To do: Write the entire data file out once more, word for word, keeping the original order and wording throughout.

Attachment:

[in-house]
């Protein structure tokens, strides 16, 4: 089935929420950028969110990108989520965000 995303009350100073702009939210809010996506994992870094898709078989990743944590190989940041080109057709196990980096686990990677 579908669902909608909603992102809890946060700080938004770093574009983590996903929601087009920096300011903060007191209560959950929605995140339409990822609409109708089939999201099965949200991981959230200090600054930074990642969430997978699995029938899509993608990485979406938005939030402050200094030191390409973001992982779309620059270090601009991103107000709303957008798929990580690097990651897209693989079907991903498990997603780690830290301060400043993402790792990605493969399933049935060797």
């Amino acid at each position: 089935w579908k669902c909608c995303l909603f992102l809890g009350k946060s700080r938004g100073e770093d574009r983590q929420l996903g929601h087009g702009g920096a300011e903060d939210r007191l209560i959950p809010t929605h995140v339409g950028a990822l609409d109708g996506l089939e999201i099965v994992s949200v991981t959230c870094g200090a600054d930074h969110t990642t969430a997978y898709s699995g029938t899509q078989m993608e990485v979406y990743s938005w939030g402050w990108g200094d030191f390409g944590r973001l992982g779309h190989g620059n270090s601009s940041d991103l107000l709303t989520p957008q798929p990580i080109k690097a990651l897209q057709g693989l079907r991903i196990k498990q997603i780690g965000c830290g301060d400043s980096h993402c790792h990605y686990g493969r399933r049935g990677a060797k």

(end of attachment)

[in-house]
């Protein structure tokens, strides 16, 4: 089935929420950028969110990108989520965000 995303009350100073702009939210809010996506994992870094898709078989990743944590190989940041080109057709196990980096686990990677 579908669902909608909603992102809890946060700080938004770093574009983590996903929601087009920096300011903060007191209560959950929605995140339409990822609409109708089939999201099965949200991981959230200090600054930074990642969430997978699995029938899509993608990485979406938005939030402050200094030191390409973001992982779309620059270090601009991103107000709303957008798929990580690097990651897209693989079907991903498990997603780690830290301060400043993402790792990605493969399933049935060797």
């Amino acid at each position: 089935w579908k669902c909608c995303l909603f992102l809890g009350k946060s700080r938004g100073e770093d574009r983590q929420l996903g929601h087009g702009g920096a300011e903060d939210r007191l209560i959950p809010t929605h995140v339409g950028a990822l609409d109708g996506l089939e999201i099965v994992s949200v991981t959230c870094g200090a600054d930074h969110t990642t969430a997978y898709s699995g029938t899509q078989m993608e990485v979406y990743s938005w939030g402050w990108g200094d030191f390409g944590r973001l992982g779309h190989g620059n270090s601009s940041d991103l107000l709303t989520p957008q798929p990580i080109k690097a990651l897209q057709g693989l079907r991903i196990k498990q997603i780690g965000c830290g301060d400043s980096h993402c790792h990605y686990g493969r399933r049935g990677a060797k």